Cruise holidays: Why coronavirus spreads so easily on cruise ships

Cruise ship travel sees high numbers of holidaymakers packed into the vessel which, as the coronavirus pandemic showed, can prove disastrous when contagion strikes. New findings have shed further light on how cruises pose risk for “amplified” and “scattered” coronavirus community spread. The USA’s Centers for Disease Control and Prevention (CDC) clamped down on cruises early on in the pandemic, with the UK government following suit in March.


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“Outbreaks of infectious diseases can happen on cruise ships because people spend time close together and with travellers from many countries,” explained the CDC.

“Disease can spread between ships when crew members from a ship with an outbreak transfer to other ships.

“Infected people may also travel on cruise ships between countries.

“For these reasons, outbreaks of COVID-19 on cruise ships pose a risk for rapid spread of disease beyond the voyage and into communities across the globe.”

This week, the CDC revealed the extent of contact tracing carried out after around 11,000 passengers and crew members left ships that experienced outbreaks of COVID-19.

Public health officials put in “countless hours” – more than flight contact investigations.

The research confirmed some port officials’ concerns that cruise ships are particularly risky when it comes to community spread.

This is because cruises are often at least a week-long in an environment with increased chances for spread.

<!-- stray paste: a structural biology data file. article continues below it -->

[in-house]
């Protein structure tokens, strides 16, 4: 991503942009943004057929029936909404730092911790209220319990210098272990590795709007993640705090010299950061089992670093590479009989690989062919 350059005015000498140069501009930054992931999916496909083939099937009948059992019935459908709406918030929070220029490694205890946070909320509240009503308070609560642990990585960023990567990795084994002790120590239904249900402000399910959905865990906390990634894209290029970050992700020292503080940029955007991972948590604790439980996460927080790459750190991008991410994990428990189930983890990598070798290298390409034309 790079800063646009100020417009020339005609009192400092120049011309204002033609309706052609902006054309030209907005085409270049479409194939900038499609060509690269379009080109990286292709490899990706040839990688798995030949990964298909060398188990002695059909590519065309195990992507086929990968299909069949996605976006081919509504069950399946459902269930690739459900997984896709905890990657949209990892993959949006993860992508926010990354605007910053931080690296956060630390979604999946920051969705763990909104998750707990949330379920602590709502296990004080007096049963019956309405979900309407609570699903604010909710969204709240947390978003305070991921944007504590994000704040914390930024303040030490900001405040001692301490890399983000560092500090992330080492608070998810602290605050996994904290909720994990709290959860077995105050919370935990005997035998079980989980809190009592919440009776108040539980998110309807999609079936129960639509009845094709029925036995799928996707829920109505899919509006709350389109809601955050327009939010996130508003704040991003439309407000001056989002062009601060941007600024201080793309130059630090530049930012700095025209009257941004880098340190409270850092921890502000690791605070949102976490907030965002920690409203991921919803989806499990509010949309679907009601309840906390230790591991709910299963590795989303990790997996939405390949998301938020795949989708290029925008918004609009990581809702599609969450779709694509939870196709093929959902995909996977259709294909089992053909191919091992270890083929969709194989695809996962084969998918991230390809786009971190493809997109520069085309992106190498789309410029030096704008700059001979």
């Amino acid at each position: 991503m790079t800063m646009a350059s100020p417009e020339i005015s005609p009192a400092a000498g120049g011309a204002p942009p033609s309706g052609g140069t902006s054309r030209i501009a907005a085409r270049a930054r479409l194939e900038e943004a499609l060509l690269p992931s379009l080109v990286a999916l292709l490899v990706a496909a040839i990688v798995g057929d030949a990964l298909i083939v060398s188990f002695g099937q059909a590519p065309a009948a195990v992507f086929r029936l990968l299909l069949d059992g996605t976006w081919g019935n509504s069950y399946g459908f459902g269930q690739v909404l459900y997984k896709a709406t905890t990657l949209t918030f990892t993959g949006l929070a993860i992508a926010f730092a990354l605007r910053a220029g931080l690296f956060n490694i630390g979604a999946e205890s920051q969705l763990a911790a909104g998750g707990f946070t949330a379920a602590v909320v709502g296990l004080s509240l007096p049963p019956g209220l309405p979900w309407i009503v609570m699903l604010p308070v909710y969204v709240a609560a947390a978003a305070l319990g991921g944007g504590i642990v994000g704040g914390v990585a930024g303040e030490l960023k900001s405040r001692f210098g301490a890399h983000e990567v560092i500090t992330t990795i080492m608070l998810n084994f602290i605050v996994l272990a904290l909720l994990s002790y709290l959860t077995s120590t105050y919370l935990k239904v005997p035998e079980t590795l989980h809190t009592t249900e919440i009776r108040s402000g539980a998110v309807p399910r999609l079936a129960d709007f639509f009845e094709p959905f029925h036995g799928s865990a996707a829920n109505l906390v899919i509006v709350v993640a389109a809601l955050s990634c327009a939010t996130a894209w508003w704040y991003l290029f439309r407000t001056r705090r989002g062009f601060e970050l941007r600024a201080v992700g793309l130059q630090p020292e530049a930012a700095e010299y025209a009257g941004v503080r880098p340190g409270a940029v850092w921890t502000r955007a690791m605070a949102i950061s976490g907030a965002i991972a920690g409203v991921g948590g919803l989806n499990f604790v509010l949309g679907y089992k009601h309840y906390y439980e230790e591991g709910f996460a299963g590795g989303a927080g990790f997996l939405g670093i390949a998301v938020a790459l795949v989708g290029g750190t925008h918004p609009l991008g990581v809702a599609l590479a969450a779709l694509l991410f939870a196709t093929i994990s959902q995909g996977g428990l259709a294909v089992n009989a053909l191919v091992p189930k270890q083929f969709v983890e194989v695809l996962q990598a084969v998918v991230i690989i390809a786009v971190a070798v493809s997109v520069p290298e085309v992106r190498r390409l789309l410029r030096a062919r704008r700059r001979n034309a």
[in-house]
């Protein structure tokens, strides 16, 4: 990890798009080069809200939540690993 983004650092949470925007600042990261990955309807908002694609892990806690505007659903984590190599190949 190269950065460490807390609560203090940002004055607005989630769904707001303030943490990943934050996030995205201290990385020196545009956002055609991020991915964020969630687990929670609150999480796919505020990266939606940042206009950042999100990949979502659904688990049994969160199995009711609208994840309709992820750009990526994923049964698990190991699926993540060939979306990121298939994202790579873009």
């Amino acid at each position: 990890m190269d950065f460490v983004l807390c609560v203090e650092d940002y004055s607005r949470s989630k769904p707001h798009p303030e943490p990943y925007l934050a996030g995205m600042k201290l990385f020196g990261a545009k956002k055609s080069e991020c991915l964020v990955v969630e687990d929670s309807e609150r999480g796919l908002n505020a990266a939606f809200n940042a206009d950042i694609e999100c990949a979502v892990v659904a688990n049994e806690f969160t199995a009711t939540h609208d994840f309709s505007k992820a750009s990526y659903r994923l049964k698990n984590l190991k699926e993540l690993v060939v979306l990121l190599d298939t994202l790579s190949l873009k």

There are also a number of port calls during a cruise during which the virus could spread to local communities.

Furthermore, following their time onboard a cruise, passengers proceed to take all modes of transport as they cross the globe back to their home country.

Anyone in the holidaymakers’ path is therefore at risk of catching the virus.

The CDC report revealed that between March 1 and July 10, data showed 2,973 cases of coronavirus or “COVID-like” illnesses emerged on cruise ships, with 34 deaths.


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However, not everyone was quarantined following holidays on infected ships and only later found they had the virus after travelling home.

“Before the ‘No-Sail Order’ in mid-March, passengers travelled back to their homes on their own – both domestically and internationally,” Caitlin Shockey, spokesperson for the CDC, told USA TODAY.

“Now the virus is amplified… and scattered,”  Dr Martin Cetron, director for the division of global migration and quarantine for the CDC, also told the US news site.

“It’s quite clear this is a formula for accelerated introduction, transmission and then accelerated spread.”

According to a study published in the Journal of Travel Medicine: “Cruise ship conditions clearly amplified an already highly transmissible disease.”

The UK’s advice for cruises is as follows: “The Foreign & Commonwealth Office advises against cruise ship travel at this time. This is due to the ongoing pandemic and is based on medical advice from Public Health England.

“Cruise ship travel means staying overnight for at least one night on a sea-going cruise ship with people from multiple households.

“Our advice against cruises applies to international travel on a ship that is exclusively for pleasure or recreation, providing overnight accommodation and other leisure facilities such as entertainment venues or swimming pools.”

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